The mass stranding event has been dubbed the worst in Australia’s history.
Over 380 long-finned pilot whales have died off the coast of Tasmania, according to reports.
The event, which is being described as Australia’s largest recorded mass-stranding event saw nearly 500 whales stranded on a beach and two sandbars across an area 10 kilometres (six miles) long along the western coast of the island state.
Concerned authorities rushed to the rescue site after the first of the giant mammals were discovered floundering on Monday.
In the following days, a rescue crew of 60 conservationists, skilled volunteers and local fish farm workers have been wading in icy water trying to rescue as many whales as possible.
According to the team, a total of 50 whales have been saved and directed back to the ocean but a majority have already died.
“They’re focused on the job—it’s demanding work, some of them are up to their chest in cold water so we’re trying to rotate the crews,” Tasmania’s Parks and Wildlife Service manager Nic Deka said.
“Its very draining physically. It’s also draining emotionally.
“There’s around 30 left still alive, but the good news is that we have saved 50.”
“As time goes on (the whales) do become more fatigued so their chances of survival reduces,” he added.
“But we’ll keep working as long as there’s live animals at the site.”
What causes mass strandings?
Despite studying the phenomenon for decades, the causes of mass strandings remain unknown.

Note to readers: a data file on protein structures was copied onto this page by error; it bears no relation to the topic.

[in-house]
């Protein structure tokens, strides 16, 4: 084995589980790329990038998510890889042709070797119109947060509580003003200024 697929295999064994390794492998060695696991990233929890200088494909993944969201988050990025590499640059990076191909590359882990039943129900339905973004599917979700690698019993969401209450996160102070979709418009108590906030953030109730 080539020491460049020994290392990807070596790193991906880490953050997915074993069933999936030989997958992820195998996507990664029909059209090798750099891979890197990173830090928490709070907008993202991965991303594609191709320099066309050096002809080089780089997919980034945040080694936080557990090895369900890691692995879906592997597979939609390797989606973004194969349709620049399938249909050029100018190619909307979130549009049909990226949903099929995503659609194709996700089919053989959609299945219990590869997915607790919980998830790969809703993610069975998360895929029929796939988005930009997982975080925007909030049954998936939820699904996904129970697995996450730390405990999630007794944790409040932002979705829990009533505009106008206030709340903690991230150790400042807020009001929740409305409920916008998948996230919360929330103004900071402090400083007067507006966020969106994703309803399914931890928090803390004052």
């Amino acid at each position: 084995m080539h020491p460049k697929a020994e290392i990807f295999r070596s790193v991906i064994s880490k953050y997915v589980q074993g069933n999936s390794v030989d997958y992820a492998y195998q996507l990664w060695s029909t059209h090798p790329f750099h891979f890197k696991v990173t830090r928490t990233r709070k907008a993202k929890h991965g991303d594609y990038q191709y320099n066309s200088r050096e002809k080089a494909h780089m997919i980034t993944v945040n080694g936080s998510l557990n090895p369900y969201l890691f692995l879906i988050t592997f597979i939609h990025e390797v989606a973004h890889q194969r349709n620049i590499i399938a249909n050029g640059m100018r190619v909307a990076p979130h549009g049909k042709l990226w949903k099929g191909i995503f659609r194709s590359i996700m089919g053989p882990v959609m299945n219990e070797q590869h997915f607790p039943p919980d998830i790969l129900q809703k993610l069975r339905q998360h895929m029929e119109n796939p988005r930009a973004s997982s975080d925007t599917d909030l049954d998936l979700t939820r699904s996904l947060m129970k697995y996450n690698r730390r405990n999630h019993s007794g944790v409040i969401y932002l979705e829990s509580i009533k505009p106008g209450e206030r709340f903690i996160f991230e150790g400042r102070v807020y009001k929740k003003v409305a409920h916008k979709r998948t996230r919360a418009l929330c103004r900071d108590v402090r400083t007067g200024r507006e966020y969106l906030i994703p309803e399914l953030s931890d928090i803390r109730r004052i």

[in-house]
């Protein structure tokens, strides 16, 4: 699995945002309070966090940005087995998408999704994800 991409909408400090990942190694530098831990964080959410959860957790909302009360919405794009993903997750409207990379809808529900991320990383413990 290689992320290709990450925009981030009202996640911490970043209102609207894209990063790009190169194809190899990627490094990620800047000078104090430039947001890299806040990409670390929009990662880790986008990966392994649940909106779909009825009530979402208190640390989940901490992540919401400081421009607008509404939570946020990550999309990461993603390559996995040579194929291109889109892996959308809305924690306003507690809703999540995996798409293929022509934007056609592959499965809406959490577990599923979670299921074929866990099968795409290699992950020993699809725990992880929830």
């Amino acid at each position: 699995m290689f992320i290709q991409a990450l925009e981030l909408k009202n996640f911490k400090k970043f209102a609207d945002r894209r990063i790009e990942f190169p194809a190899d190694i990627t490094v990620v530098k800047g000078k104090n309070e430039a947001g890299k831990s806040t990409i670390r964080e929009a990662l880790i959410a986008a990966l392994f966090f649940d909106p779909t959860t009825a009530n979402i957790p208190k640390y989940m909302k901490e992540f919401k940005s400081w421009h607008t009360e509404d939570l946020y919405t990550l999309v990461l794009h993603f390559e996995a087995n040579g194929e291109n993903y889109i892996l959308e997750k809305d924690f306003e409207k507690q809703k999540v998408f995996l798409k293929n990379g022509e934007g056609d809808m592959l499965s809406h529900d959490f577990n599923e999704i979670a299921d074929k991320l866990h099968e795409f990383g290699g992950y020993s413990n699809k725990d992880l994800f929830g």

According to some researchers, the pilot whales, who are extremely social and swim in tight pods may go off track after feeding close to the shoreline or by following one or two whales that strayed.
However, some scientists believe climate change plays an indirect role in the strandings of marine mammals like whales.
“Climatic conditions do cause whale strandings,” J K Patterson Edward, Director, Suganthi Devadason Marine Research Institute, Thoothukudi, Tamil Nadu told Down to Earth.
“Whales find their way through echolocation. Disturbances in the signals cause a whale to lose its way,” explained A Murugan, Professor of Marine Biology at V O Chidambaram College, Thoothukudi.
He added: “Climate change has an indirect effect on the echolocation mechanism of marine mammals such as whales. During climate change-triggered events such as high waves or high-speed winds in mid-sea, the natural echosystem is disturbed. While whales usually keep away from the shoreline during such events, they cause the echolocation mechanism in them to malfunction and cause them to think that the shoreline is a part of their territory. They thus head towards the shore and strand themselves.”
‘Matter of great concern’
While the mass stranding phenomenon is considered a common casualty in Tasmania and New Zealand, Peter Harrison, a professor at the Southern Cross University Whale Research Group, told NPR that such events are a matter of great concern when so many whales die.
“Quite often we only get to really see them when there are bad outcomes, such as this stranding event,” he said.
“We absolutely need some more investment in research to understand these whales in Australian waters.”
The authorities are now faced with the dilemma of dealing with the carcasses and are considering burying them in a landfill or towing them into open water.
Deka told The Guardian: “We do know we can’t leave them in the harbor because they will present a range of issues. We are committed to retrieving and disposing.”
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